Reviews & features: Doug Johnstone

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Robert MacFarlane at Edinburgh Book Festival with The Old Ways: A Journey on Foot

19 Aug 2012

Finding a calling in nature writing

A new generation of authors is bringing an incredible range of skills to nature writing: literary style, social observation, memoir, geology, cartography and psychology amongst them. All of which can be found in Robert Macfarlane’s remarkable third…

Authors exploring nature writing at the 2012 Edinburgh Book Festival

11 Jul 2012

Jean Sprackland, Robert Macfarlane and Kathleen Jamie go outside

There has been a genuine resurgence of interest in the field of nature writing over the last decade. Allied to an increase in the number of related programmes on television, the publishing world has really embraced this renaissance, with a wider range…

Interview - Alan Bissett

24 Aug 2011

Writer tackles Scotland’s sectarian shame in fourth novel Pack Men

With the rivalry between the Old Firm reaching dangerously manic levels recently, you’d think that sectarianism would be reflected in our nation’s fiction, but it’s hard to think of many novels that examine our unique bigotry. Step forward Alan Bissett…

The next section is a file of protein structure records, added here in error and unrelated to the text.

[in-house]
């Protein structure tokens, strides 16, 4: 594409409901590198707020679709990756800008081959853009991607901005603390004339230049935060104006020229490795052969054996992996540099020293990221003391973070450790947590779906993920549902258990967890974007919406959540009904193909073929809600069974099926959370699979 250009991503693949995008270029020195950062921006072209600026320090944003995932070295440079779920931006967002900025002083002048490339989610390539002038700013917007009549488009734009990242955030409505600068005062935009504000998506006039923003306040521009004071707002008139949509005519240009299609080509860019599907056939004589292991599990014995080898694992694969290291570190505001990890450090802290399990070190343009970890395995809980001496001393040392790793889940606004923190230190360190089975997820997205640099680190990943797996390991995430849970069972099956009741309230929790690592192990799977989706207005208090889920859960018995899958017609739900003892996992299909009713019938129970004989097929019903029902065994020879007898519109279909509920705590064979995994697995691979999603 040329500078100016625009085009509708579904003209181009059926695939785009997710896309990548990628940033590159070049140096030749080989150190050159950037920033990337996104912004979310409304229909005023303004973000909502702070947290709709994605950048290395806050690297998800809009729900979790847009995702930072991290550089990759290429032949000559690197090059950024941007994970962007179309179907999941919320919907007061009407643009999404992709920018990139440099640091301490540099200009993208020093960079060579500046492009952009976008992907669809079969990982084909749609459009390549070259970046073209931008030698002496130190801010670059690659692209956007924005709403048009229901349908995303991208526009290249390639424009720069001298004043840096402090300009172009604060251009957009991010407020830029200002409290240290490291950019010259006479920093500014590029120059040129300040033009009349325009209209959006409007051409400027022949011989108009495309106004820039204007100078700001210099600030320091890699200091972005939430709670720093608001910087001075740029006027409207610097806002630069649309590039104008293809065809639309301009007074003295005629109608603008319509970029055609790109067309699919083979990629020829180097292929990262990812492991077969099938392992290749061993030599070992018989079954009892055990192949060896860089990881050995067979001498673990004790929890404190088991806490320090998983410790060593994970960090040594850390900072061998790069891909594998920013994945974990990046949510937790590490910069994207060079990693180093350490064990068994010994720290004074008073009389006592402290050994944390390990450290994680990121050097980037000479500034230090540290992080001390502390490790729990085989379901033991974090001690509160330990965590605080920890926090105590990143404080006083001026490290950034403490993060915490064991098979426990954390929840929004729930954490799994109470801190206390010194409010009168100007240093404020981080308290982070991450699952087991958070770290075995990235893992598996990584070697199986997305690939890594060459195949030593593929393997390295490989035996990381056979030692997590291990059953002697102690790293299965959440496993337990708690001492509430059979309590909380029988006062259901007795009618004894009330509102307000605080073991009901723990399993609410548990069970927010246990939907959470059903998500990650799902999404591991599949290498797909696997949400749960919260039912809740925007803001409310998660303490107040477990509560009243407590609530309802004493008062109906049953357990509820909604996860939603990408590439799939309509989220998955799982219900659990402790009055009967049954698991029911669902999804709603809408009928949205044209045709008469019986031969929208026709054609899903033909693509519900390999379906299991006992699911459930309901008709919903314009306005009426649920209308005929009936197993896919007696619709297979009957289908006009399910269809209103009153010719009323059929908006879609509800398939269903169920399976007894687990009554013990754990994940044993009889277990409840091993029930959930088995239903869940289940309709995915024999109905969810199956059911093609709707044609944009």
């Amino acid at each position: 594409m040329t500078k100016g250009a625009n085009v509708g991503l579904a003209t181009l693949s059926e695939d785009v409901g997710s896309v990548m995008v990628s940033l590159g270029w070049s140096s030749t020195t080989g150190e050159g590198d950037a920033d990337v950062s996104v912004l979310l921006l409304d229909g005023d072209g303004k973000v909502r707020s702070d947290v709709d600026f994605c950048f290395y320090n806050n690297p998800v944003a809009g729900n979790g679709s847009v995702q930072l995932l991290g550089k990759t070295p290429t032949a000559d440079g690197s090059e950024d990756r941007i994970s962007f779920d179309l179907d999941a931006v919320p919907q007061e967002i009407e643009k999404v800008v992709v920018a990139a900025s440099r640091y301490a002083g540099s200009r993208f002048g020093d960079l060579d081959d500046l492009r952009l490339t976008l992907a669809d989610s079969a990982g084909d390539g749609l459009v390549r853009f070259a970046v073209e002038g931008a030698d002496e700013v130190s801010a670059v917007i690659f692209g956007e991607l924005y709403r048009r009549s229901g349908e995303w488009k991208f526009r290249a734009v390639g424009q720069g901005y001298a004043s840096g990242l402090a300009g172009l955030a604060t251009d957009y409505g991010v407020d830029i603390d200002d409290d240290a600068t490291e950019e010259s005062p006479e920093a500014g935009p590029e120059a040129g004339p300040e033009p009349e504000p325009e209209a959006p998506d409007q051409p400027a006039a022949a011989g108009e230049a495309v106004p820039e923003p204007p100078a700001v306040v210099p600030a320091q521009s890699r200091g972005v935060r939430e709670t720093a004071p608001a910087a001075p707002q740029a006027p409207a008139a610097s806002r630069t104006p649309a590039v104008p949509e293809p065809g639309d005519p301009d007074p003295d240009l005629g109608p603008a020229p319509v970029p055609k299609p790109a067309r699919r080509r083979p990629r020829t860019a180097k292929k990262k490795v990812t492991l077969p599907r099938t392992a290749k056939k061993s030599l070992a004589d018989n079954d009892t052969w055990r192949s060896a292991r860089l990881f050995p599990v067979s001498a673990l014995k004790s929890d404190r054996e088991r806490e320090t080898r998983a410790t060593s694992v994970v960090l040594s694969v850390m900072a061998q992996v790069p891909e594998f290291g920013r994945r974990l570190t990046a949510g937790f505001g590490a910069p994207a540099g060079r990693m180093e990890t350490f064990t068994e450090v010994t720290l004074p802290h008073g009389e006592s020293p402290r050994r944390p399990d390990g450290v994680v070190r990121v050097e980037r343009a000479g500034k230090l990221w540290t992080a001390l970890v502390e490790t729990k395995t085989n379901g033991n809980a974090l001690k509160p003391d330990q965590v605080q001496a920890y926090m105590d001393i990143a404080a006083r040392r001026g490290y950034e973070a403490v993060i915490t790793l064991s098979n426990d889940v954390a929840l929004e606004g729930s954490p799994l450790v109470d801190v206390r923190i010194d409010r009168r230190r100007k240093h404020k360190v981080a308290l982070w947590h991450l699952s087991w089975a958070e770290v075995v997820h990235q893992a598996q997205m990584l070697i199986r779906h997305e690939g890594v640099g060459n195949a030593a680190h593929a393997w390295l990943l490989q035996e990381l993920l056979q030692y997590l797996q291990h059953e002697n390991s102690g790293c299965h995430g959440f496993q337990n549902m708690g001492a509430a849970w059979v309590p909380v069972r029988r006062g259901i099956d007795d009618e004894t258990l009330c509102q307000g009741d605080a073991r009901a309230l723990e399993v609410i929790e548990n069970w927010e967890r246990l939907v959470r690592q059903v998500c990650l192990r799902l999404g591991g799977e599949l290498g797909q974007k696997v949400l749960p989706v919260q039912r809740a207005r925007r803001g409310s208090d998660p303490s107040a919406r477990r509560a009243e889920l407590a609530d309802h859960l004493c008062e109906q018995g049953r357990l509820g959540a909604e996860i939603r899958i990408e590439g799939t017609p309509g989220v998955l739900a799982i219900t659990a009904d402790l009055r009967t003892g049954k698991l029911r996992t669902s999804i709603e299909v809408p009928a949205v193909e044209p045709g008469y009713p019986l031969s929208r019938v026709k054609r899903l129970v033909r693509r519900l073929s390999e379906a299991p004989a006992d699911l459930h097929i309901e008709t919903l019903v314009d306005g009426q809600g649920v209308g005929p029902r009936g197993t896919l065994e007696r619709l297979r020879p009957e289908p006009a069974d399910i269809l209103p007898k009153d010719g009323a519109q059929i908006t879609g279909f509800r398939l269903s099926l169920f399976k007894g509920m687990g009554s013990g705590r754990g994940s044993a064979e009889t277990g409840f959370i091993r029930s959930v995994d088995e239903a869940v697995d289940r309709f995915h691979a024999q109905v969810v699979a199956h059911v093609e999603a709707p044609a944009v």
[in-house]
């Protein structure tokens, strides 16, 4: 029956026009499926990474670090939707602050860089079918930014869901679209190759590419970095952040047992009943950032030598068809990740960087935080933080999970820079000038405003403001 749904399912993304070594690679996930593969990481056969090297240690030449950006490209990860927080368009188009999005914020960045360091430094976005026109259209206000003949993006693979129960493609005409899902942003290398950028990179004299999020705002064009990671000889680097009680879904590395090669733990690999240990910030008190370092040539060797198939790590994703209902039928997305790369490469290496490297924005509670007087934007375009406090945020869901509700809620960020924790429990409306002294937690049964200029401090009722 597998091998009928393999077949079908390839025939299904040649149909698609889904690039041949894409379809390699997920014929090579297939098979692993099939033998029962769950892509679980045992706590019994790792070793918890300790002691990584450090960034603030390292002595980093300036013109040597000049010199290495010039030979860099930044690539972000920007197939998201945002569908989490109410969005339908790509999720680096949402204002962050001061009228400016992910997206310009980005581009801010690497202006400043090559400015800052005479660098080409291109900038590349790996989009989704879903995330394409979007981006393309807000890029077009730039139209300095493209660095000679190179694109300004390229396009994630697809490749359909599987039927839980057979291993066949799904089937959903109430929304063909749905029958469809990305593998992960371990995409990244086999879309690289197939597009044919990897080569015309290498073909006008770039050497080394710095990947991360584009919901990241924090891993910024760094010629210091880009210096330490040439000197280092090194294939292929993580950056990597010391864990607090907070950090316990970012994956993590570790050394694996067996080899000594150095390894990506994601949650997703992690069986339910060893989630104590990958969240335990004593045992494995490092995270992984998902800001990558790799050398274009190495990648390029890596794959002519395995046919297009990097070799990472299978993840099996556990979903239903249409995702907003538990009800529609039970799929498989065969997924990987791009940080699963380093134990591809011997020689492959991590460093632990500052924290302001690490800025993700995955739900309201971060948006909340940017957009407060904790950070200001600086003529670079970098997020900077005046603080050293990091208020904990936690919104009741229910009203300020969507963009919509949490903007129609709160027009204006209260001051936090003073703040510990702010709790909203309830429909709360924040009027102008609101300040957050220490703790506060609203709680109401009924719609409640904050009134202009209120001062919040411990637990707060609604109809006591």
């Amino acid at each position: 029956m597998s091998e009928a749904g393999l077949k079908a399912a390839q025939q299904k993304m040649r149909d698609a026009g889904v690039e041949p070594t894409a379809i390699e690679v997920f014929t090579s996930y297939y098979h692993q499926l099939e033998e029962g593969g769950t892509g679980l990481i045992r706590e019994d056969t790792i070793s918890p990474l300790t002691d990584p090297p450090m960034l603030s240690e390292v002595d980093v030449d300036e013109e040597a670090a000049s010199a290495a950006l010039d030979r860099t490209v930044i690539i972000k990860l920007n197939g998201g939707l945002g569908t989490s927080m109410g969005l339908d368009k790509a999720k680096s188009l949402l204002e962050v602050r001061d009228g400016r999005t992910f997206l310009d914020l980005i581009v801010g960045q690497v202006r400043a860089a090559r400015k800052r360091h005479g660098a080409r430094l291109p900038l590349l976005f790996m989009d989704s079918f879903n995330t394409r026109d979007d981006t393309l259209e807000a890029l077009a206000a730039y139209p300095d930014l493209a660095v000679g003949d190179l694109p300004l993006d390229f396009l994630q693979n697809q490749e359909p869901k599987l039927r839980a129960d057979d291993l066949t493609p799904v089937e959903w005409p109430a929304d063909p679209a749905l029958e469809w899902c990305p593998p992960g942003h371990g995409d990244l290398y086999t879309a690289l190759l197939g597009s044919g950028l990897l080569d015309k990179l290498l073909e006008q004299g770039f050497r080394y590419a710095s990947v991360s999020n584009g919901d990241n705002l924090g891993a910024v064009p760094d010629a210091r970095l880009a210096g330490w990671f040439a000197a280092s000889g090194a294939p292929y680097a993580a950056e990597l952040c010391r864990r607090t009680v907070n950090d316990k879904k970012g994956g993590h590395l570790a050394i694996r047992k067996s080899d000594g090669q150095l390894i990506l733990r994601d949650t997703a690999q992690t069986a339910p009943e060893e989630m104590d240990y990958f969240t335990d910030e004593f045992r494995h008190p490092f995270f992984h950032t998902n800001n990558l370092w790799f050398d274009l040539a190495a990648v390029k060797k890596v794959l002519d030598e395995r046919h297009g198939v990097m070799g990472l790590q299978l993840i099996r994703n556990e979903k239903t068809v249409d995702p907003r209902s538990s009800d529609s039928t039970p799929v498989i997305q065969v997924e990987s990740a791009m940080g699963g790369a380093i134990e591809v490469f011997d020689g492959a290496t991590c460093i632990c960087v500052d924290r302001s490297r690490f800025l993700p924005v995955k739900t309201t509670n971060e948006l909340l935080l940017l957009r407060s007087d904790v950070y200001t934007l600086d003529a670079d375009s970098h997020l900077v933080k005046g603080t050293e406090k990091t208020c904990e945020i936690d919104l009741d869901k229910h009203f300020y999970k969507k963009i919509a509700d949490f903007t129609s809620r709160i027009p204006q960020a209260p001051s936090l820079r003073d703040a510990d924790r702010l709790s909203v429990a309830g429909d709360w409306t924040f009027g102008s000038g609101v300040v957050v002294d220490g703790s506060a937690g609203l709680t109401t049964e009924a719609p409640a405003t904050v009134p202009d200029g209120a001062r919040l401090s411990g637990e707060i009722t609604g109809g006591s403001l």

Jackie Kay: Finding Family

12 Aug 2010

Red Dust Road is a remarkable account full of passion and humour

The ideas of belonging and identity are at the very core of what it means to be human, but those themes become much more complex when the person in question is adopted. The adopted person’s search for their biological parents is a familiar narrative…

Faith No More

13 Aug 2009

They were true rock subversives and are back to blow our minds.

It’s almost impossible these days to imagine just how bad things were, but rock music was a fucking embarrassment in the early 80s. The collapse of the dinosaur rock behemoths of the previous decade into hopelessly bloated, overblown, self-important…

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Chika Unigwe

12 Aug 2009